It was the last day of my senior year of high school and I was about to part ways with a friend who I wouldn’t see again for almost ten years. As we hugged goodbye she said to me: “Ally, in all the years I’ve known you I’ve never known anyone to be angry with you. Not one person.”
Her words were telling.
I was a leader, but a quiet leader, the kind who leads with influence over control, compassion and kindness over intimidation, and loyalty over justice — which all sounds really sweet until you start talking about boundaries. The part of the story you couldn’t have seen, without a better view into the situation, was that no one hated me because I wouldn’t let them.
I’d hate myself before I’d let anyone hate me.
I’d rather be unhappy than disliked.
Fast forward a bunch of years and I have better “boundaries” now than ever. I’ve learned to say no, to talk about my “feelings” and not to commit to things just to make other people proud of me, to keep them happy. At least I thought I had.
So how come, this past week, at STORY, I felt such a well of freedom bubble up when Bob Goff told me that it was okay to quit something. “These things over here” he kept saying, “the ones that give you life and make you the best version of you, keep doing them! But these ones over here,” he would move to another part of the stage, “quit those things.”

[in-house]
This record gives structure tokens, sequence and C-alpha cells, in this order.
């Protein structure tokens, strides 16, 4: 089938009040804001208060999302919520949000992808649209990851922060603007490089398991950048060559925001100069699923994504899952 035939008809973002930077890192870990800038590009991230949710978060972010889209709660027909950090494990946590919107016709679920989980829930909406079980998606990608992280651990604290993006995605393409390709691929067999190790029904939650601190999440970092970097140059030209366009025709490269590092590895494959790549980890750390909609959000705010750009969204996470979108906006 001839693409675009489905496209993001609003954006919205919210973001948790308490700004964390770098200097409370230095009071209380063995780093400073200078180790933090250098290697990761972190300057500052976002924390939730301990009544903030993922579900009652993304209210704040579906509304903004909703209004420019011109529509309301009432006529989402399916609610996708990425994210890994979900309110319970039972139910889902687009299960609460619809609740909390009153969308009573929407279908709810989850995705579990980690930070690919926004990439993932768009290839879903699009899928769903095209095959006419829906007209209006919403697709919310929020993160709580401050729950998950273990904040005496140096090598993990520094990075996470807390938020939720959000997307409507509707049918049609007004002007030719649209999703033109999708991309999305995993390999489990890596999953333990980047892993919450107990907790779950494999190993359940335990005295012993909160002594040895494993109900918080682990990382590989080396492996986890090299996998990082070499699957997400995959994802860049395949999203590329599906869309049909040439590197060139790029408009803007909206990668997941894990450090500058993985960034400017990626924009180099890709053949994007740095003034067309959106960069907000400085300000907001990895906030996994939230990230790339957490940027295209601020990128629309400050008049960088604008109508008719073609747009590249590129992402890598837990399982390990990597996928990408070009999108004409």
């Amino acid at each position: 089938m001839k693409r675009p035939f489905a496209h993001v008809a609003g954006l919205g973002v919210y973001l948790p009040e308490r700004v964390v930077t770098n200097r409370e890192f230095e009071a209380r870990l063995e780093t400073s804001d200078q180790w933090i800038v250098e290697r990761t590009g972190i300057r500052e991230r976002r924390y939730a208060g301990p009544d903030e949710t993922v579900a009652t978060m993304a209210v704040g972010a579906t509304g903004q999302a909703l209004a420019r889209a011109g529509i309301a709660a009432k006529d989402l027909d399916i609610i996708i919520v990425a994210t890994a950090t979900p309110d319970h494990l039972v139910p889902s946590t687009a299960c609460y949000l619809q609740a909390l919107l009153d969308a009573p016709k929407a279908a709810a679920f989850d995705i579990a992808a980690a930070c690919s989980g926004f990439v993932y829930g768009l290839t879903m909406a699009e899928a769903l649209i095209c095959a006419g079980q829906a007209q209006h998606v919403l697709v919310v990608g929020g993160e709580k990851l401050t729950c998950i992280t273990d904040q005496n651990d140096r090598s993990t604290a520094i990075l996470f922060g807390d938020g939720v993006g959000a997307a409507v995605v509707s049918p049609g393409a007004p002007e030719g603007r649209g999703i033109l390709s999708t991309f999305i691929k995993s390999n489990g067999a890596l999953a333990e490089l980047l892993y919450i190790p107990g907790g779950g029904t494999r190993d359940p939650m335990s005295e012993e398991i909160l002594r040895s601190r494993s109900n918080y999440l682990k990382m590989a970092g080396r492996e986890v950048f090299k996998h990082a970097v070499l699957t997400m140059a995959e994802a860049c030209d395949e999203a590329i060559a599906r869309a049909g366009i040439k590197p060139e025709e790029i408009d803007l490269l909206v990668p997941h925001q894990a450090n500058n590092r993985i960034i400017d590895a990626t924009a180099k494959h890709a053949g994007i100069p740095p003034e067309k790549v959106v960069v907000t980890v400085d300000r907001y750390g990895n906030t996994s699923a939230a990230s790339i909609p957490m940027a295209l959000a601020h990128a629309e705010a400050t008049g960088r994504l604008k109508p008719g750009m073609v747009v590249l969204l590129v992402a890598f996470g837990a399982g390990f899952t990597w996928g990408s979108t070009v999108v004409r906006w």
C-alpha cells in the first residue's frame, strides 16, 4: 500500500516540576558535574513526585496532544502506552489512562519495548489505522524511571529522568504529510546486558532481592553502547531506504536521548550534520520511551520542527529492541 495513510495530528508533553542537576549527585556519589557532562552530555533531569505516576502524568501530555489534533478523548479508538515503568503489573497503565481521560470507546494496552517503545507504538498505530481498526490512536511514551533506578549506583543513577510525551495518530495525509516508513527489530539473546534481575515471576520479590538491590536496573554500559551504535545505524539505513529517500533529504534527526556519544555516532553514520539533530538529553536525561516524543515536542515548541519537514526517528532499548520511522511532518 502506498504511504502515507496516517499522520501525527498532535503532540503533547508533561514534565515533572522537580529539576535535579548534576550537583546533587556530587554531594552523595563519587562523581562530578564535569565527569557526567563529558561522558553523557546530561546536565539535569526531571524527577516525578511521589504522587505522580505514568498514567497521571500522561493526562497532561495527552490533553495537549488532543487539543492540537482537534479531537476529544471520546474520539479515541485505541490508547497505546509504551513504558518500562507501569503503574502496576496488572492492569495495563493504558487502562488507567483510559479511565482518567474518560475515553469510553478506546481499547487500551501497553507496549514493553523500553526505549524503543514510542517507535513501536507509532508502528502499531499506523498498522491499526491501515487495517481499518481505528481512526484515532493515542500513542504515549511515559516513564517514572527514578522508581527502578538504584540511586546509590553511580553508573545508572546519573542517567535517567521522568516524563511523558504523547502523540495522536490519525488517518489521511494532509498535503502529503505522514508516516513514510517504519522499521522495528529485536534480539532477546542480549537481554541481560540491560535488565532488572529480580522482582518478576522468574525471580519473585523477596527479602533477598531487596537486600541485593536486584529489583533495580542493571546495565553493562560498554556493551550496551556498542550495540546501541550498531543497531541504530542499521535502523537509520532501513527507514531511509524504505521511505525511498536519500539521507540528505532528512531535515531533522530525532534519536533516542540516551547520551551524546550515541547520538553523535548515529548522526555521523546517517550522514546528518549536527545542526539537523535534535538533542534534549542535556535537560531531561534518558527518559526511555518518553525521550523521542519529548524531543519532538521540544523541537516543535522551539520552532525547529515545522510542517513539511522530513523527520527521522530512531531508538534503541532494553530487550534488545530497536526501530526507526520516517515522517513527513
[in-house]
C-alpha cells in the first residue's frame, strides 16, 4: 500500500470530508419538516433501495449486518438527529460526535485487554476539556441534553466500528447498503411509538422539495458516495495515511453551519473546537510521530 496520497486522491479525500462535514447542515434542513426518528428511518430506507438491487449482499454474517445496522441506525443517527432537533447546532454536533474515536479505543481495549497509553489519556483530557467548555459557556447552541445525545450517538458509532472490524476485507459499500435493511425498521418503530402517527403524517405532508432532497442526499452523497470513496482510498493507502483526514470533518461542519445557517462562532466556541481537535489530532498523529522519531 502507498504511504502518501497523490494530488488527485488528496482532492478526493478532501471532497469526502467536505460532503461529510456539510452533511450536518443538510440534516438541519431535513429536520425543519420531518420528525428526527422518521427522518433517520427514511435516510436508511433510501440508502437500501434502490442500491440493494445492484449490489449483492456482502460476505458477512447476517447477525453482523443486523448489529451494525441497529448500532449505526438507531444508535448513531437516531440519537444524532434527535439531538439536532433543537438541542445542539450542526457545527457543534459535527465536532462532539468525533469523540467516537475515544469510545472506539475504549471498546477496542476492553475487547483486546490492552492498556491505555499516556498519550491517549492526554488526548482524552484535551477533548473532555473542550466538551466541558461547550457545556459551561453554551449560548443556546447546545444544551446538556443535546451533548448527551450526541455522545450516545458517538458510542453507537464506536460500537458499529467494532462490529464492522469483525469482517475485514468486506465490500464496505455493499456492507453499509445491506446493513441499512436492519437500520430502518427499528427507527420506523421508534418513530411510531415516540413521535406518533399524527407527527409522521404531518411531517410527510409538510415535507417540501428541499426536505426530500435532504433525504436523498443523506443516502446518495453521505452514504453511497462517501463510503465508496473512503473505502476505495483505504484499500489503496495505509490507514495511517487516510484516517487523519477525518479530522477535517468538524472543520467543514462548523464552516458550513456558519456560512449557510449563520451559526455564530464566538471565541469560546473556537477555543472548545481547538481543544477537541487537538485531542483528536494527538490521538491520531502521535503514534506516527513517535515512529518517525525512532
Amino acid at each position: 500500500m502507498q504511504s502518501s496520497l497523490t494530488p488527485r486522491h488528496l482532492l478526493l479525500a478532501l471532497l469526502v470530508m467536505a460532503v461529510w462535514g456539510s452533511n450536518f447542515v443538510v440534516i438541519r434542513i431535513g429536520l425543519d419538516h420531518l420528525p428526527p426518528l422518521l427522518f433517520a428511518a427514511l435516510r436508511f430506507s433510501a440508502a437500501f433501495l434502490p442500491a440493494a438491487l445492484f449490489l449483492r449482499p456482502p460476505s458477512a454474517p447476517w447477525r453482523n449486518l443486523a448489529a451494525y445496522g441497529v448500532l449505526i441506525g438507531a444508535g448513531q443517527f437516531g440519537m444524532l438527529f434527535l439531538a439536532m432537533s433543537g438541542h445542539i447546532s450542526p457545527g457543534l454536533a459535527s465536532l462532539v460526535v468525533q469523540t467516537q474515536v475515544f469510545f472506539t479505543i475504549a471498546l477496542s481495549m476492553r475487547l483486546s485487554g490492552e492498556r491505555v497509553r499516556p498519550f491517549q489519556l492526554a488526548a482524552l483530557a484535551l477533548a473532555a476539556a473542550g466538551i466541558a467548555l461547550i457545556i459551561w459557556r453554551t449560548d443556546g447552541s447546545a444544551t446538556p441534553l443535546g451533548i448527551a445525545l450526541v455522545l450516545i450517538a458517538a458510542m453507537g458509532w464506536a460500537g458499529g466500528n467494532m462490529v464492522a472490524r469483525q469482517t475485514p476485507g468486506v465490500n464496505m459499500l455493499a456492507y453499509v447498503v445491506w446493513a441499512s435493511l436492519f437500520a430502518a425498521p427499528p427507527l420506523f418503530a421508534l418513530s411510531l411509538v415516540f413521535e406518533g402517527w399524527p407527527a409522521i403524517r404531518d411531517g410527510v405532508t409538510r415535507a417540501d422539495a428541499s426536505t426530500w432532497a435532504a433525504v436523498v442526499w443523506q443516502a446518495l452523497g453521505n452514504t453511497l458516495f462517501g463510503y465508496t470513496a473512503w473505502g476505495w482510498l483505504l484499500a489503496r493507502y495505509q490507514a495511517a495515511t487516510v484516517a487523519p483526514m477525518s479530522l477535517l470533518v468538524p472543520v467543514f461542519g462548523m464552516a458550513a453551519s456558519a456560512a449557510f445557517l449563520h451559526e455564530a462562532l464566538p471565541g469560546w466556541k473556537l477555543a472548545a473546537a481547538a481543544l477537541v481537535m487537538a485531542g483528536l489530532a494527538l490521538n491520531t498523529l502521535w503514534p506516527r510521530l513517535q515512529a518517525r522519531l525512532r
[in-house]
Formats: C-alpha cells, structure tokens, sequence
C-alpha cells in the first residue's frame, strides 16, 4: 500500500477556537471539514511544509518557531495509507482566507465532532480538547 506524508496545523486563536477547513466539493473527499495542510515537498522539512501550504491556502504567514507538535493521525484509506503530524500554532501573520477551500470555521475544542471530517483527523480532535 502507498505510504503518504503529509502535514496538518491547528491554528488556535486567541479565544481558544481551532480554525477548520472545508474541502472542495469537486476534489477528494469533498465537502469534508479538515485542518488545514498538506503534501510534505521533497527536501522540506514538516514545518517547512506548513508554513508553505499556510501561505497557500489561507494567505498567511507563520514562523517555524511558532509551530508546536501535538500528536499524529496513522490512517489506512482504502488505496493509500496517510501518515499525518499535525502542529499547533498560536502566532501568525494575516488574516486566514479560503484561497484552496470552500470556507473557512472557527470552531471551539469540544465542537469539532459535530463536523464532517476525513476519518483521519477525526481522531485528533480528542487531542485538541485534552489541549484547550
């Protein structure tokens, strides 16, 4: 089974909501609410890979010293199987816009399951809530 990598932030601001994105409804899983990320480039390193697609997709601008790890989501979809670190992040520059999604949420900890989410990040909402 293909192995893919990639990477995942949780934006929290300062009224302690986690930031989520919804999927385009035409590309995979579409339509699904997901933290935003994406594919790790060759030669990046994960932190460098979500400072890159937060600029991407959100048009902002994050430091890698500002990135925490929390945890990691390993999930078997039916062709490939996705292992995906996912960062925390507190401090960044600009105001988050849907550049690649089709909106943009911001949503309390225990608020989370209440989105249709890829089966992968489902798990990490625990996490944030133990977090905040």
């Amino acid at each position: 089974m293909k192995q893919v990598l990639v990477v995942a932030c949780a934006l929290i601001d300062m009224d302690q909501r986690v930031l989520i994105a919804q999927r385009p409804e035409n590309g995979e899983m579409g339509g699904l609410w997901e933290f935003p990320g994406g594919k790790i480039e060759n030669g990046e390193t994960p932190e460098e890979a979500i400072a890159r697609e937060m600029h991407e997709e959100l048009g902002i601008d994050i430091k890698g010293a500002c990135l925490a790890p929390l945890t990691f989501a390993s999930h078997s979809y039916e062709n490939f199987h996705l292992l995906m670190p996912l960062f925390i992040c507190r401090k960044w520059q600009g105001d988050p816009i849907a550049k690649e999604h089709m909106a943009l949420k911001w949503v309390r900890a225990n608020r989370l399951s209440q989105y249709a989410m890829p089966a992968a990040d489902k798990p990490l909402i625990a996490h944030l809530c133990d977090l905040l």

Jump the tracks, he kept telling us.
Later, when he signed my copy of Love Does I told him that the most powerful thing that he had done for me, through his book and his message, was give me permission to be who I was. It’s like he was saying, “Who cares who hates you! If they hate you for being who God made you to be, they never really liked you anyway! Forget about them!”
Not everyone needs an excuse to dismiss people, but if you’re like me — addicted to the approval of others, so much that you’ll give up whatever it takes (your car, your couch, your first-born) to get just a second of relief — you do. That’s what an addict does.
I don’t want to be an addict anymore.
Do you need permission, like I did, to just be you? Do you need permission to break free from the expectations of those around you? To disappoint the unrealistic expectations you had for yourself? Do you need permission to do what you love? What energizes you? Do you need permission to jump the tracks?
Let me give it to you.
Here you go. Here it is.
Go do what you want to do. Stop trying to figure out how everyone is going to respond, and just do it. I promise it will feel scary. Your voice will shake. You will feel awkward. People will dislike you. In fact, you will likely watch looks of disappointment fall over the faces of those you love when you tell them that you can’t be responsible for their happiness anymore —
When you tell them you don’t want to be a doctor, or that you’re not going back to school, or that you can’t keep making excuses for their bad behavior. I don’t know your specific story, but I know this: This world needs who you are.
Not the pretend you, the real one.
Question: What stopping you from being the real version of you? Why haven’t you quit?